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A Book Review In ComArts

(A Christmas Carol by Charles Dickens)

Submitted by:

LUCERO, Jerald G. Submitted to: Ms. Angelita Occeo Libarto

October 16, 2013


According to Goodreads, one of the best-loved and most quoted stories of the

man who invented ChristmasEnglish writer Charles DickensA Christmas Carol debuted in 1843 and has touched millions of hearts since.

A Christmas Carol is story written by Charles Dickens, the first of a series of what he called Christmas Books. It quickly became popular, and it has influenced the way people in Britain think of Christmas - indeed, some people think that Dickens almost invented our ideas about the season. Ebenezer Scrooge has become perhaps better known than the book he appears in - as has his catchphrase, "Bah, humbug".

A Christmas Carol is a story about change. Ebenezer Scrooge is a selfish and hard-hearted old man. One Christmas Eve the ghost of his former business partner, Jacob Marley appears to him. Marley was almost as selfish as Scrooge, and now his spirit is being punished. He tells Scrooge that he must change his ways, and

explains that three more ghosts will visit him. These three spirits show Scrooge his past, his present and a possible future.


Settings and Characters

The story is set mainly in London some time in the middle of the 19 th century. Because it is relatively short, the locations are only sketched. There are some costly descriptions of interiors, especially the transformation of Scrooge's home by the Ghost of Christmas Present and the preparations for Mr. Fezziwig's ball. We also see into the homes of Fred, the Cratchits, Belle and Caroline.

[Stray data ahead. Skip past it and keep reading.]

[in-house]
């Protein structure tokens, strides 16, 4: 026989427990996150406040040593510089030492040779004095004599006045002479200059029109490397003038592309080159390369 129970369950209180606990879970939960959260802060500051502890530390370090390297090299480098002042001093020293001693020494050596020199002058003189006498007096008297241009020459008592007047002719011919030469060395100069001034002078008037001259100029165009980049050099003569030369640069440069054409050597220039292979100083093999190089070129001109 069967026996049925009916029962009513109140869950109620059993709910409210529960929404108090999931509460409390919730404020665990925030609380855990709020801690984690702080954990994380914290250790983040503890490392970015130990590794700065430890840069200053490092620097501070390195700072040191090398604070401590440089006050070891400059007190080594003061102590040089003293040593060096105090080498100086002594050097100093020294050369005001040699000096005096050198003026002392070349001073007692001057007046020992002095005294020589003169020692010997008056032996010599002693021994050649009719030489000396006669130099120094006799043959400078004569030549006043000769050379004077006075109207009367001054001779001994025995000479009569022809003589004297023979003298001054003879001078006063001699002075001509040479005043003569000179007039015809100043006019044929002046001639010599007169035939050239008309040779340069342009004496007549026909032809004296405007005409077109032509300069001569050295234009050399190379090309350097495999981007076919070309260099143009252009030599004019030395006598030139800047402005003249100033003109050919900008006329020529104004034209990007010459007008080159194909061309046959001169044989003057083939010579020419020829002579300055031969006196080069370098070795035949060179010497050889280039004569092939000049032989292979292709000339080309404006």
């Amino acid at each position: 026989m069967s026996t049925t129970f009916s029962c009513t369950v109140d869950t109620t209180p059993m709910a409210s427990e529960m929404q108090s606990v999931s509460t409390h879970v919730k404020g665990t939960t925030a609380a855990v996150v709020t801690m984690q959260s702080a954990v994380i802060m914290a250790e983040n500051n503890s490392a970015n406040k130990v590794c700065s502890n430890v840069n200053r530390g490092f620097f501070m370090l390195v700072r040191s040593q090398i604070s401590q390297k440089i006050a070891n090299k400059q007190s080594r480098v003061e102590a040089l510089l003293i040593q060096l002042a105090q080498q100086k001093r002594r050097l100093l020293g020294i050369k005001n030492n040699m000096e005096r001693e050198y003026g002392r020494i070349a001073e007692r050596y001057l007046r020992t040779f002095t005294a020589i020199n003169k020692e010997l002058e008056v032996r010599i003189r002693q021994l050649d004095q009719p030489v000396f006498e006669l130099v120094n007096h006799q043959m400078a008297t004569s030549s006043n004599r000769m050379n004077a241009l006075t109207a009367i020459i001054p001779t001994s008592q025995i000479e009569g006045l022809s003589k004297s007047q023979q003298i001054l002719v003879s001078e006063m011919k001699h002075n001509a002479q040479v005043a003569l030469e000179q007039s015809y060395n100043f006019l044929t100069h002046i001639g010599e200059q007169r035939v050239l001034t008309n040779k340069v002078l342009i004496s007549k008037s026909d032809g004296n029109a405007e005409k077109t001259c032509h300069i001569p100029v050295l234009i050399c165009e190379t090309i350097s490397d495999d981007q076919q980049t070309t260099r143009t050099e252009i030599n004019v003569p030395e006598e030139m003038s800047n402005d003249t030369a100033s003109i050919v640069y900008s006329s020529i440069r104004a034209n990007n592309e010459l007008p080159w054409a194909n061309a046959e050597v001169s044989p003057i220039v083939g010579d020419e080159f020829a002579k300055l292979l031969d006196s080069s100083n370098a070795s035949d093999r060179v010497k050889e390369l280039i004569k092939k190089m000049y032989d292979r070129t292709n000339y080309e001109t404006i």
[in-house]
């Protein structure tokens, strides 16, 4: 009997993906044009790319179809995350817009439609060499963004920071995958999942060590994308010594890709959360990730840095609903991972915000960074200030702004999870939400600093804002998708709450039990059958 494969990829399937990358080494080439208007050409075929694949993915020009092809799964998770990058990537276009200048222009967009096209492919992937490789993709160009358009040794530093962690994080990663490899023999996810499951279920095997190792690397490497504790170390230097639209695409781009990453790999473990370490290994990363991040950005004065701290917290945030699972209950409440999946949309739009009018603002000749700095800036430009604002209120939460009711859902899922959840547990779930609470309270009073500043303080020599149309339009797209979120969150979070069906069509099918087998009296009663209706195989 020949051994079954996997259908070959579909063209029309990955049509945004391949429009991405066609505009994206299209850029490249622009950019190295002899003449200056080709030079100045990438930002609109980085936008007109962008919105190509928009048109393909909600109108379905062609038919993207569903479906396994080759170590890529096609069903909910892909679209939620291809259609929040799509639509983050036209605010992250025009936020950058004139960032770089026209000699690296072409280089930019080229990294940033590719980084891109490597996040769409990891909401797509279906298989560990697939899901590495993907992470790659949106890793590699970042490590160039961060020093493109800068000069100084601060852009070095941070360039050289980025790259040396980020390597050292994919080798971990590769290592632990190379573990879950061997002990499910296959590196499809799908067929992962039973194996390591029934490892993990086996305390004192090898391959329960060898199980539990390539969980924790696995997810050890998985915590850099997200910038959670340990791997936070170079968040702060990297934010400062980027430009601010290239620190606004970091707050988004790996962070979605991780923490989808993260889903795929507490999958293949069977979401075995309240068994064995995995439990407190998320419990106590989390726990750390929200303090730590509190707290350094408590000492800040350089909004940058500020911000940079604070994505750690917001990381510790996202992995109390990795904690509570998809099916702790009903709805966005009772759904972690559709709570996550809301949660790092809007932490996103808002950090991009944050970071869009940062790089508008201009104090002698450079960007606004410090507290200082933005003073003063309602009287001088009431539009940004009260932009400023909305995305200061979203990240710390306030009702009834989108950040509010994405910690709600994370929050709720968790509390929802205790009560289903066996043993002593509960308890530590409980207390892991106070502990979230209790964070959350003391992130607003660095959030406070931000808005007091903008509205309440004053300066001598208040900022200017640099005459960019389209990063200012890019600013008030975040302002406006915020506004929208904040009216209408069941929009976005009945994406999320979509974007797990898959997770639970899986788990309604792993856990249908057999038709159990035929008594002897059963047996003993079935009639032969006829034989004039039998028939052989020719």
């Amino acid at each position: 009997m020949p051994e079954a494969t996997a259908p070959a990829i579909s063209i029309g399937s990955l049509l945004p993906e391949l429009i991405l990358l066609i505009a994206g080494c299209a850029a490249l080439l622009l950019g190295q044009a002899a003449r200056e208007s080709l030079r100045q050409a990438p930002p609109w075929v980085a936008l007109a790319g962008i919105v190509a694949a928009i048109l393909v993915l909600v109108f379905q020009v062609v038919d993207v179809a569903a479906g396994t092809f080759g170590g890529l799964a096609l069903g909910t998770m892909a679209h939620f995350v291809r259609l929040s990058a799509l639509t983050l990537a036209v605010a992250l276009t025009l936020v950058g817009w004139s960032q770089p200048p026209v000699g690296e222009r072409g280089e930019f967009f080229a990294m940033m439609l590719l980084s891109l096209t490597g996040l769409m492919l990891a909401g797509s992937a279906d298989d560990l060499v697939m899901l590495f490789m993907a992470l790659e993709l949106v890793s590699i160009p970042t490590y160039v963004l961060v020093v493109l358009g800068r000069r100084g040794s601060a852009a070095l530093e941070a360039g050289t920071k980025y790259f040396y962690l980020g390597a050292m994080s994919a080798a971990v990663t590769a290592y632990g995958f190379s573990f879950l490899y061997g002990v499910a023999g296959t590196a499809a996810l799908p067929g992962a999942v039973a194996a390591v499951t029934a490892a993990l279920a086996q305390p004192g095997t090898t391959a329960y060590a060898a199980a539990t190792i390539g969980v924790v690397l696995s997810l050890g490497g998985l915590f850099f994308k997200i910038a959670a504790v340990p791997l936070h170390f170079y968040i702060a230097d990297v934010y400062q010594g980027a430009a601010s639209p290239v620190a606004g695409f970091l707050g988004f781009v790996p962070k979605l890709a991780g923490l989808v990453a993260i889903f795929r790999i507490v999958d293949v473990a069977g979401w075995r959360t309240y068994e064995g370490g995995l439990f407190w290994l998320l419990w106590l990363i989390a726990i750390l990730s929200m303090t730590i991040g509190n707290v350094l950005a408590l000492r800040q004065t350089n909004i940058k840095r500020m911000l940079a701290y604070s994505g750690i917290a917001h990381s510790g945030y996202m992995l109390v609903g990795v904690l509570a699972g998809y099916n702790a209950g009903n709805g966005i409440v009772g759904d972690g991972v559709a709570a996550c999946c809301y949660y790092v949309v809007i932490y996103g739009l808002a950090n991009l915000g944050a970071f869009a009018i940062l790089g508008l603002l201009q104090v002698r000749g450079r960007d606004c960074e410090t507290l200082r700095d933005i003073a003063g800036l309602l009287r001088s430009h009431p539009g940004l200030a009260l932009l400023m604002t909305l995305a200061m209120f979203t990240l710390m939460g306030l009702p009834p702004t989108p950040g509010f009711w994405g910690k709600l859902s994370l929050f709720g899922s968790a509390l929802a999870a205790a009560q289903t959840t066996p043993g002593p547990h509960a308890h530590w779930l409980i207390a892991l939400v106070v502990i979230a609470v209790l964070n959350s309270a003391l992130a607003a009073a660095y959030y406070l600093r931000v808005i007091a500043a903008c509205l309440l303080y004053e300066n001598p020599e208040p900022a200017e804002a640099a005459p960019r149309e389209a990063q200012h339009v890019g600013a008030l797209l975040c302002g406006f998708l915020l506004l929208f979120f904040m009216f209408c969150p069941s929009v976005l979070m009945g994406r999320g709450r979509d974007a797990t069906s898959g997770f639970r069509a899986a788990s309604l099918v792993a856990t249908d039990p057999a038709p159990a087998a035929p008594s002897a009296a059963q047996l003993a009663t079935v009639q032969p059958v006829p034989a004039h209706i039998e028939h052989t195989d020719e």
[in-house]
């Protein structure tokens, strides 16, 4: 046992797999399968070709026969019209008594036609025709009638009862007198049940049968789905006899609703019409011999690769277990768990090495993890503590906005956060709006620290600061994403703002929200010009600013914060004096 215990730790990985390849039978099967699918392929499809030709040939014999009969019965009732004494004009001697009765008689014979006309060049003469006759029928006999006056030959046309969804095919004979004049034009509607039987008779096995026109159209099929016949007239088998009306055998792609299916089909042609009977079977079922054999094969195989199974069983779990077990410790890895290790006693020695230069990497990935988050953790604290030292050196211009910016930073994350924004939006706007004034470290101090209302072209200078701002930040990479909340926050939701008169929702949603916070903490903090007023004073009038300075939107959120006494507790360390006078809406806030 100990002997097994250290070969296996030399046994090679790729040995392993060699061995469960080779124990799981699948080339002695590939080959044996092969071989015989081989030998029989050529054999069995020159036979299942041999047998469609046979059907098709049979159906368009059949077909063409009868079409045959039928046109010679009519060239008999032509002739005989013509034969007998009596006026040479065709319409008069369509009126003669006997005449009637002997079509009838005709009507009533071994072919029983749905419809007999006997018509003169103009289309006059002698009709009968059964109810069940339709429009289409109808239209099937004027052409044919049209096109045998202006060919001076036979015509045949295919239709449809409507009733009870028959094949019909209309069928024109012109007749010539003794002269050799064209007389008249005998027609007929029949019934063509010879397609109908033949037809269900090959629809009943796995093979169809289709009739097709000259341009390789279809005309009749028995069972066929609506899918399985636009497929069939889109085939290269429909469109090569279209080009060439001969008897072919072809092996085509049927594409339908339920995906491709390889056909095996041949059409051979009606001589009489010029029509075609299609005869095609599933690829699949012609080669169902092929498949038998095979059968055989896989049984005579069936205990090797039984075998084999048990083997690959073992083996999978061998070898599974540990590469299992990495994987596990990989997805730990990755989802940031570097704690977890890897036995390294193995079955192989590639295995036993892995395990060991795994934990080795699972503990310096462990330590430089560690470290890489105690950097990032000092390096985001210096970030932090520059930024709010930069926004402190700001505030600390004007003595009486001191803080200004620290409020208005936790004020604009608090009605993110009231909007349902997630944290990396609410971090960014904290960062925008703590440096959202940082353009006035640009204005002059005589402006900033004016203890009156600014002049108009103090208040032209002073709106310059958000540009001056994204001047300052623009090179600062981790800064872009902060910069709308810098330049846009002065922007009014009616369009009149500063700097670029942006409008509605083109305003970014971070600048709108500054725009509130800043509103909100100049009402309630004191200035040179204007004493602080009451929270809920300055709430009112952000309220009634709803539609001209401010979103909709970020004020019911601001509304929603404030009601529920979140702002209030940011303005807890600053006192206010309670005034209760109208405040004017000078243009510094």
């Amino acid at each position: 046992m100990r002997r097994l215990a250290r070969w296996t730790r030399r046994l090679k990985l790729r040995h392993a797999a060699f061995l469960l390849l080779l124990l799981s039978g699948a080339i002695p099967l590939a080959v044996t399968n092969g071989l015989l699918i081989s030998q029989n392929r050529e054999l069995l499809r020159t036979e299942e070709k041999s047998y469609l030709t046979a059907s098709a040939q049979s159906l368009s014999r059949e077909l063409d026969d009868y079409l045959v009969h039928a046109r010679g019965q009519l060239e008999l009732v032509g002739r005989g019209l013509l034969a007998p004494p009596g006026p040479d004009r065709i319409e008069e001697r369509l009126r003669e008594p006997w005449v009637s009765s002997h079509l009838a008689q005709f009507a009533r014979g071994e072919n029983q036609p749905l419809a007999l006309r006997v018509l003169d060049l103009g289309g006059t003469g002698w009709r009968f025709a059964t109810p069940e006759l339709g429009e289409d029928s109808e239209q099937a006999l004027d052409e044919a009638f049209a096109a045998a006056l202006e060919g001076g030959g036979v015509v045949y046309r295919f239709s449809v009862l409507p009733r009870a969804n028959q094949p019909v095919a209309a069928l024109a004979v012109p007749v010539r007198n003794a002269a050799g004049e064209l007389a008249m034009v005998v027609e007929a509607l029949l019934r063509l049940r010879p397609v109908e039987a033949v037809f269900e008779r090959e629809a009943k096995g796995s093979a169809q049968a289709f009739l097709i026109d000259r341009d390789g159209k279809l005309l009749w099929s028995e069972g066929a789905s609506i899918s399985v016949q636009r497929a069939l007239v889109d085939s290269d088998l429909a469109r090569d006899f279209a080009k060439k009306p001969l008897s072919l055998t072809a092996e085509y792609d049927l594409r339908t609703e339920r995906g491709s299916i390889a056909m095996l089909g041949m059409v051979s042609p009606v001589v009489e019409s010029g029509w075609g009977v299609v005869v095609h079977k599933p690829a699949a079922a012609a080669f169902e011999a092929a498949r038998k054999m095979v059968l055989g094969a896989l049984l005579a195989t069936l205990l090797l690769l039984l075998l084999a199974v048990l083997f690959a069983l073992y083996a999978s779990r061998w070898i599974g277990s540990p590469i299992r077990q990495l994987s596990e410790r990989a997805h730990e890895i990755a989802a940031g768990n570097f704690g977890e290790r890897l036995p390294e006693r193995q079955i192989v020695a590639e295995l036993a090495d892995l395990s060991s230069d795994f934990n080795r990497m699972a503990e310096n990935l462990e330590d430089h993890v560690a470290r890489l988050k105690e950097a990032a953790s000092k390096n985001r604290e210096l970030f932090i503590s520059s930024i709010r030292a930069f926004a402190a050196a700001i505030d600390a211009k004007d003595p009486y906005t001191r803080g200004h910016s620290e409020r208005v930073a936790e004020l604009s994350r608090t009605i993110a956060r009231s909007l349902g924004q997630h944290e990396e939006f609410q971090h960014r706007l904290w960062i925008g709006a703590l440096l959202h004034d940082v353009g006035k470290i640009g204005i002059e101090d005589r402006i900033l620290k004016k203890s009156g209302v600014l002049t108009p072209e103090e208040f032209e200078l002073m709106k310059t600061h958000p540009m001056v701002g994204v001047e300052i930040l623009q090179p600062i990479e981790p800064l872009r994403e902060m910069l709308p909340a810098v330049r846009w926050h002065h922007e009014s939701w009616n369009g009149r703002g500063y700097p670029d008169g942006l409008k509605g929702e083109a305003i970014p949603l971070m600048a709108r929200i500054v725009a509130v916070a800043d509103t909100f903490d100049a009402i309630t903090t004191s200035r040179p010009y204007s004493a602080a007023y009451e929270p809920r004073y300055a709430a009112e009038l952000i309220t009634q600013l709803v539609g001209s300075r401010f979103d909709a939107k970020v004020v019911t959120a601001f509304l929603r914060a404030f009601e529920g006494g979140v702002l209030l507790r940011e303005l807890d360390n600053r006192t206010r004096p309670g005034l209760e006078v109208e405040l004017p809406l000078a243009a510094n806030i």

The following are the characters of the story.

1. Ebenezer Scrooge - the protagonist, Scrooge is a cold, miserly creditor whose redemption to kindness and selflessness forms the arc of A Christmas Carol. Scrooge represents the Victorian rich who neglect the poor and think only of their own well-being. The most motivation Dickens provides for Scrooge's character is his depiction of him as a young boy; neglected by his peers and, it appears, by his father, the young Scrooge seemed determined to live only for himself as he aged.

2. Bob Cratchit - Cratchit is Scrooge's overworked employee, a timid man afraid to stand up to his boss's demanding ways. The patriarch of a family poor in wealth but rich in love, he cares especially dearly for his crippled son, Tiny Tim. Cratchit is a symbol for the Victorian poor, good-hearted and hard-working but unable to climb out the stifling conditions of poverty. 3. Ghost of Christmas Past - The first ghost to visit Scrooge, the small, elderly figure represents memory. 4. Ghost of Christmas Present - A giant clad in robes, this ghost has 1800 brothers and a life span of one day. He represents celebration and charity. 5. Ghost of Christmas Yet To Come - This solemn, silent phantom represents death, but also the presents the possibilities that the future is not determined, but open to the free will of humans. 6. Fred - Scrooge's nephew, Fred embodies the jollity and sharing of Christmas. He refuses to let Scrooge's "Bah! Humbug!" attitude bring him down, and is overjoyed when his uncle converts and attends his party. 7. Tiny Tim - Cratchit's crippled son, Tiny Tim represents the overwhelming goodness of the Christmas spirit. 8. Jacob Marley - Scrooge's old partner, Marley appears to Scrooge as a ghost and warns him about the dangers of being obsessed with money. 9. Fezziwig - The young Scrooge's jolly, selfless boss. 10. Belle - Scrooge's former girlfriend, she breaks up with him because of his greed. 11. Fan - Scrooge's younger sister.